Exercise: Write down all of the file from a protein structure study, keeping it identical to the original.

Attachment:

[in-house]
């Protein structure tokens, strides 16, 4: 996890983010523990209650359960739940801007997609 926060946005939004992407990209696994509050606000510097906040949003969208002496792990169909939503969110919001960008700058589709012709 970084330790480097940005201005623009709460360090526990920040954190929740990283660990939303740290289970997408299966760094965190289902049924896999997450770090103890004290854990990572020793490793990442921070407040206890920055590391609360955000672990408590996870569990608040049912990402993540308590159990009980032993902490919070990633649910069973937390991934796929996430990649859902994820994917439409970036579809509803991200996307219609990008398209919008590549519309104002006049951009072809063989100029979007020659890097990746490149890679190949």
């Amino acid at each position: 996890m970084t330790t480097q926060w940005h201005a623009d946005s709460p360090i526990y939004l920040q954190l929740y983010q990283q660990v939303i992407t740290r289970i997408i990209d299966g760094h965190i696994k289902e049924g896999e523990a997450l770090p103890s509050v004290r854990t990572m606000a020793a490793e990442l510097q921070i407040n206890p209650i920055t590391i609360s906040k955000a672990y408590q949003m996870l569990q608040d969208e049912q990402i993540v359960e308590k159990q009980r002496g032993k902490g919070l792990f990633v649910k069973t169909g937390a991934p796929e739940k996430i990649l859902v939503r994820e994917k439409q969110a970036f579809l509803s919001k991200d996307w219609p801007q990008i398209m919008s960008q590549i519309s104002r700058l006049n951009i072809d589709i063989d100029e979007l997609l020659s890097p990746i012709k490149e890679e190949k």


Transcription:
[in-house]
């Protein structure tokens, strides 16, 4: 996890983010523990209650359960739940801007997609 926060946005939004992407990209696994509050606000510097906040949003969208002496792990169909939503969110919001960008700058589709012709 970084330790480097940005201005623009709460360090526990920040954190929740990283660990939303740290289970997408299966760094965190289902049924896999997450770090103890004290854990990572020793490793990442921070407040206890920055590391609360955000672990408590996870569990608040049912990402993540308590159990009980032993902490919070990633649910069973937390991934796929996430990649859902994820994917439409970036579809509803991200996307219609990008398209919008590549519309104002006049951009072809063989100029979007020659890097990746490149890679190949």
């Amino acid at each position: 996890m970084t330790t480097q926060w940005h201005a623009d946005s709460p360090i526990y939004l920040q954190l929740y983010q990283q660990v939303i992407t740290r289970i997408i990209d299966g760094h965190i696994k289902e049924g896999e523990a997450l770090p103890s509050v004290r854990t990572m606000a020793a490793e990442l510097q921070i407040n206890p209650i920055t590391i609360s906040k955000a672990y408590q949003m996870l569990q608040d969208e049912q990402i993540v359960e308590k159990q009980r002496g032993k902490g919070l792990f990633v649910k069973t169909g937390a991934p796929e739940k996430i990649l859902v939503r994820e994917k439409q969110a970036f579809l509803s919001k991200d996307w219609p801007q990008i398209m919008s960008q590549i519309s104002r700058l006049n951009i072809d589709i063989d100029e979007l997609l020659s890097p990746i012709k490149e890679e190949k």